Living A Legacy
THE WEEK|November 10, 2019
Enterprising, warm, vibrant and generous, Sikhs have stayed true to the teachings of their gurus. As they celebrate the 550th birth anniversary of Guru Nanak, it is also a time of reflection for the community
Mandira Nayar

The black floor is dusted white. Bags of flour lie in a corner. The smell of fresh rotis fills the air. A mixer pummels flour into dough and splutters constantly in the background. Across the room, a conveyor belt plops out assembly-line rotis. Sitting next to it, in the sweltering heat, are women, punctuating each breath with a heartfelt Waheguru, adding shine to the hot-off-the-shelves rotis with dollops of ghee.

Faith moves mountains. In the langar [community kitchen] at the Harmandir Sahib, also known as the Darbar Sahib or the Golden Temple, it moves rotis. The langar was started by Guru Nanak Dev to break the caste barrier; it is open 24 hours and everyone is welcome. But mountains often require just a one-time Herculean effort, a grand gesture of devotion, but moving a chapati round the clock requires constant devotion. But it is simple, guided by, as Nanak said, sarbat da bhala (welfare of all) and seva (service).

These two planks lie at the heart of India’s youngest religion. And, in Punjab, they are always on display. Across the state, nothing is in small measures. Roadside dhabas serve parathas as large as dinner plates. Lassi glasses are always gigantic and brimming over. And, hospitality is more often over the top. If you do not want the machine-made rotis, there are hand-fluffed ones available—all you need to do is ask. Even rice, which is not on the menu of a langar, will appear, again in a bowl spilling over, should you ask.

Nanak’s teachings—vand chhakko (to share with others), naam japo (meditate on God’s name) and kirt karo (do work)—are reflected in the daily lives of the Sikhs. And, 550 years after his birth, his message has captured the world. His followers have grown exponentially to make Sikhism the fifth largest religion in the world. Gurdwaras now dot the world, from Punjab to Poland—there was a petition to start one in China, too. His birth anniversary this November 12 is being celebrated across continents. Nepal has brought out commemorative coins; in Pakistan, where he was born and died, a tent city is coming up in Nankana Sahib; in India, where the largest number of Sikhs live, it will be bigger than any Diwali ever. Also, there is the anniversary official app, which will have his bani (teachings).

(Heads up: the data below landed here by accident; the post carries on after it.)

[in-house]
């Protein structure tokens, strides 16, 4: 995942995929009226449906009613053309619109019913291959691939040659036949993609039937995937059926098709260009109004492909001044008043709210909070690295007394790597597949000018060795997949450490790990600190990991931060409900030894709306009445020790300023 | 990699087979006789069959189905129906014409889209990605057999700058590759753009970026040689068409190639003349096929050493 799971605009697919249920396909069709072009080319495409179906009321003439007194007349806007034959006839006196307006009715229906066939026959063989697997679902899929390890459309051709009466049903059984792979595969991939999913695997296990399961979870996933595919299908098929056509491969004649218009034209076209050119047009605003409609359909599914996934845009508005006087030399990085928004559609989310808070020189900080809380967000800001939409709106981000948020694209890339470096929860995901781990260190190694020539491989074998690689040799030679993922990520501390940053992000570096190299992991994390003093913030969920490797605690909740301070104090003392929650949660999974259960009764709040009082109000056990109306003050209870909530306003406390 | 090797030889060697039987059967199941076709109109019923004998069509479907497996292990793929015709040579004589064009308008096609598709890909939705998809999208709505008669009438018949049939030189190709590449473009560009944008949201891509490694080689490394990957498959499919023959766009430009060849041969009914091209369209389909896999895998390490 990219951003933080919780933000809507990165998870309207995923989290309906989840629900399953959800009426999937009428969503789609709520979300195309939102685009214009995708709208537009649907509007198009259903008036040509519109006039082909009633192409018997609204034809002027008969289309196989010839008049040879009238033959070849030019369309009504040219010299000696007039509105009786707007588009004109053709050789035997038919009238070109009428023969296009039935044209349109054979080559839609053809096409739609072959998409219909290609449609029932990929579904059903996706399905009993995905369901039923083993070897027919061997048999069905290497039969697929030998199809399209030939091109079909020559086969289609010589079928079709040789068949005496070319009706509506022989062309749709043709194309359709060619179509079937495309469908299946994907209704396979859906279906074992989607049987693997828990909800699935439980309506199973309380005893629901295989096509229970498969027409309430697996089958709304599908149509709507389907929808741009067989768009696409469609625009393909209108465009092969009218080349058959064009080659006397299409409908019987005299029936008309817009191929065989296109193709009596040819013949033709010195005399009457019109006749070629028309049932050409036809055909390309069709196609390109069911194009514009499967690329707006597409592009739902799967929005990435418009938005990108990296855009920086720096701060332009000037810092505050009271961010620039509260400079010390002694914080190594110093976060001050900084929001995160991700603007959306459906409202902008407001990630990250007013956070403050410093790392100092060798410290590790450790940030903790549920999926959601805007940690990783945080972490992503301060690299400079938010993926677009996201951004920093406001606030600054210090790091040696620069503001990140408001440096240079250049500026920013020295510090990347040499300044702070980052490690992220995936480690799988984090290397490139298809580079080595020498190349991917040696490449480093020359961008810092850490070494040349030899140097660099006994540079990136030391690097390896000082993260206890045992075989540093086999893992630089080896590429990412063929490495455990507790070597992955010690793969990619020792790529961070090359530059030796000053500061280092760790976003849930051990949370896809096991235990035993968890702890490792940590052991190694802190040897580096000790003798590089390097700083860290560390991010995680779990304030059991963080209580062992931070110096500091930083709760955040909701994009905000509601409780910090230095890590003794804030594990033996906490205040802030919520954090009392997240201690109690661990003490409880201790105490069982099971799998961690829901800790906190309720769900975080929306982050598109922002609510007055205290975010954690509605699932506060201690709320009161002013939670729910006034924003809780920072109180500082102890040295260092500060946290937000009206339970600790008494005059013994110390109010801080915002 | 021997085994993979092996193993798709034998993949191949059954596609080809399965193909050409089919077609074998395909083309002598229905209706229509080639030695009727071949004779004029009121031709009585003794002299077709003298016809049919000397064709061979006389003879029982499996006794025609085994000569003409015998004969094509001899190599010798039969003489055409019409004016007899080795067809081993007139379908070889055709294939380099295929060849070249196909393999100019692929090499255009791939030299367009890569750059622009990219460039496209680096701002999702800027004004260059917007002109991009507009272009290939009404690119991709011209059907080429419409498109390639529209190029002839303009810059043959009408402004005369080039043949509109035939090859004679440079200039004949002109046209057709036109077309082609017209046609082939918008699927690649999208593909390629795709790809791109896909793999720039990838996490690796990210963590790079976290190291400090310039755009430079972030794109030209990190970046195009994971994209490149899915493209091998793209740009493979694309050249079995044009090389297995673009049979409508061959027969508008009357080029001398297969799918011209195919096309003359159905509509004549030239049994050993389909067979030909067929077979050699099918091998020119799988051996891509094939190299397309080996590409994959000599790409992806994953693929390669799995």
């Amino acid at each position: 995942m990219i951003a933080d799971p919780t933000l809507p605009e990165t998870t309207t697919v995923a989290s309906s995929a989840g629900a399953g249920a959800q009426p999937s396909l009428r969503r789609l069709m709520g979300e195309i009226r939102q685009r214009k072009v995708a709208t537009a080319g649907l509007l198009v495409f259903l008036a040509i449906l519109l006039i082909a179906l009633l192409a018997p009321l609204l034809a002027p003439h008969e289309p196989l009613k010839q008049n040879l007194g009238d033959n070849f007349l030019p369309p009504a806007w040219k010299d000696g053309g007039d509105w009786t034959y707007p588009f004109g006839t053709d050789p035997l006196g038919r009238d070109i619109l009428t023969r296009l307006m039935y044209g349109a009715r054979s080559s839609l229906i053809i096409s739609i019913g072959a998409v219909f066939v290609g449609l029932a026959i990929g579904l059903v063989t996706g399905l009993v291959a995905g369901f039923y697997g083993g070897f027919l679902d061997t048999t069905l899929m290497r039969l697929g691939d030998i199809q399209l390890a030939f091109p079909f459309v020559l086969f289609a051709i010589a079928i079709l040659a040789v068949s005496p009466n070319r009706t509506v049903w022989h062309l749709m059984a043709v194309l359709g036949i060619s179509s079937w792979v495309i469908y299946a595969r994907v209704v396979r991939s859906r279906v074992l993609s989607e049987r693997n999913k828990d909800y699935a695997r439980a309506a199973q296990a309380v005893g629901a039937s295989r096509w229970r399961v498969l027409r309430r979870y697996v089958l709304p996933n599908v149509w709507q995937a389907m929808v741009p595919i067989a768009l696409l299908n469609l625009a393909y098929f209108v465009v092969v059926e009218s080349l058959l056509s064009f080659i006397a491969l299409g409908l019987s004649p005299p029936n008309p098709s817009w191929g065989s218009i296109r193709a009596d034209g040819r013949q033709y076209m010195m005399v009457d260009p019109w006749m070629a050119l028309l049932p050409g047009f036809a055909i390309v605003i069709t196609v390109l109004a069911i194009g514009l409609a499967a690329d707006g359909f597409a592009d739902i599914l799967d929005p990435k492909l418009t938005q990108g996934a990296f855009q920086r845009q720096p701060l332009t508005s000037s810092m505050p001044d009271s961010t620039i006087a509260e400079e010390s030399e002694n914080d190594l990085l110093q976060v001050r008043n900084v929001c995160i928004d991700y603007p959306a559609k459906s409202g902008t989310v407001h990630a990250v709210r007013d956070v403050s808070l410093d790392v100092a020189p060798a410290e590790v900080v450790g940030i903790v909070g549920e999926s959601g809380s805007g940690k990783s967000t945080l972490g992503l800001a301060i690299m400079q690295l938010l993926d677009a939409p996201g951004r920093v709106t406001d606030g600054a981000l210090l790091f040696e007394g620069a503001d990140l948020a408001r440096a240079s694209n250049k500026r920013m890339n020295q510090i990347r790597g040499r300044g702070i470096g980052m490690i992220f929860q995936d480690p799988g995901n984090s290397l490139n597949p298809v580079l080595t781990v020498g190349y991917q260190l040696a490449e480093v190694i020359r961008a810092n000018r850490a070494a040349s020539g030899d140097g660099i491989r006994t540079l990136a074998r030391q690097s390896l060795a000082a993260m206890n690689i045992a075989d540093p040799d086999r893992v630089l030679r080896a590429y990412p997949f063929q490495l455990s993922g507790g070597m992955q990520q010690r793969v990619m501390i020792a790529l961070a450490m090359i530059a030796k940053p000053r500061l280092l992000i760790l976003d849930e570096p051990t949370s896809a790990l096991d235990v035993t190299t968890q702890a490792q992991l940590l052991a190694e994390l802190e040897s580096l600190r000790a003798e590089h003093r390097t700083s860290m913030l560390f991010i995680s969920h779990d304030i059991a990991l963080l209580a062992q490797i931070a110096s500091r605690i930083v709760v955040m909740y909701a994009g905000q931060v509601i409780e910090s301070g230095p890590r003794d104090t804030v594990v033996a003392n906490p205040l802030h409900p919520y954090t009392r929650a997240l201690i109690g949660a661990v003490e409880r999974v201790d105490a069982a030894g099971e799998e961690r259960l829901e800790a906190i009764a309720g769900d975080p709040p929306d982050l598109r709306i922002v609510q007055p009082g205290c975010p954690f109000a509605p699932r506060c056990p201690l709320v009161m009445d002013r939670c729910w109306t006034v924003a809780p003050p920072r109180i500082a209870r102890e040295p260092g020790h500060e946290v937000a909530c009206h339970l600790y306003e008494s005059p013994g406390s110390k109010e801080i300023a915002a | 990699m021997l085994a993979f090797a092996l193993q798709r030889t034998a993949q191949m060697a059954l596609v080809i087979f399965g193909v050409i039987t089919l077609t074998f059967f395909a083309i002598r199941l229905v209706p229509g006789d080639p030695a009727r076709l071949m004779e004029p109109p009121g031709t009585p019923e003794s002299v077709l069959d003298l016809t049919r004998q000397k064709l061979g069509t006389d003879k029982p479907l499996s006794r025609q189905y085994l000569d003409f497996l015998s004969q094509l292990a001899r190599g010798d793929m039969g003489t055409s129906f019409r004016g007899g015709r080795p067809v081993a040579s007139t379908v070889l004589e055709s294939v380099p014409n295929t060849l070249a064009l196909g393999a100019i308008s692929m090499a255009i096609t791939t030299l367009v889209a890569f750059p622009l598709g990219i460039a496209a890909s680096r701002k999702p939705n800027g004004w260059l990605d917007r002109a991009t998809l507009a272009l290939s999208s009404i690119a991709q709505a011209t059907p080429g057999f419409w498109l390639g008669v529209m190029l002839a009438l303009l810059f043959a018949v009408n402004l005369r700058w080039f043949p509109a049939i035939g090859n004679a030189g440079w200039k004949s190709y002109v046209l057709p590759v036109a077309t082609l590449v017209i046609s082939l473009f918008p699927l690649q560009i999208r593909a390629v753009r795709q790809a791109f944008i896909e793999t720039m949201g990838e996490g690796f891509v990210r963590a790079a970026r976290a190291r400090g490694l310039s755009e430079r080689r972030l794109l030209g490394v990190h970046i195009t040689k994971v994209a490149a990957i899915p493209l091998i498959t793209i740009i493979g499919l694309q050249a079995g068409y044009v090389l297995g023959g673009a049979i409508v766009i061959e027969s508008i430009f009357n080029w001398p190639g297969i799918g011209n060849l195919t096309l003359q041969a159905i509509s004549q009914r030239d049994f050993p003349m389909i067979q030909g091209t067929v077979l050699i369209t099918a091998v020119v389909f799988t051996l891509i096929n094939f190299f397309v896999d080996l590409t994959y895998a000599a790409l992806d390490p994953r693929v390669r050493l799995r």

Nanak was more than just a founder of a new religion. He was also a walker—he spent 24 years travelling the world, walking over 25,000km across countries. He left his family to spread his message, converse and expand his mind. “He crossed over Leh on foot,” says artist Arpana Caur, who has had the opportunity to go to many places that Nanak did. “It is such a narrow path. I went in the Army car with a doctor and an oxygen tank.” The journey is impossible to make even now. Ask Amardeep Singh, a historian who is retracing Nanak’s footsteps for a documentary. “Seventy per cent of the area he travelled to is now in a conflict zone,” says Amardeep, who has published two books on gurdwaras left behind in Pakistan. Accompanied by his companion Bhai Mardana and a rabab, Nanak always travelled with music.

It was in the Kali Bein river in Sultanpur Lodhi in Punjab when the stars were still bright—his favourite part of the day—where Nanak arrived at his message of oneness. “Na koi Hindu, na koi Musalman (There is no Hindu or Muslim),” were the first words he spoke when he emerged three days later from the river. It is this message of tolerance—one even more important today—that needs to be clung on to. “He was a man of peace,’’ says Jaswinder Singh Jassi, information officer, Shiromani Gurdwara Parbandhak Committee (SGPC). This philosophy lies at the heart of Punjabiat, a word that embodies the plurality of the Punjab. And, Nanak is the pioneer of this spirit. “It is famously said, Nanak Shah Fakir, Hindu aur Sikhon da Guru, Musalmanon da Pir [Nanak is the spiritual leader of Hindus and Sikhs and a saint of the Muslims]. He was a nation builder,” says Jassi.

What makes his message remarkable is the context in which he emerged. It was an age of divisiveness. “The [dark] age is like a knife. Kings are butchers. Righteousness has taken wings and flown. In the dark night of falsehood, I cannot see where the moon of truth is rising,’’ he writes. Today, in another age of darkness, his message is still revolutionary.

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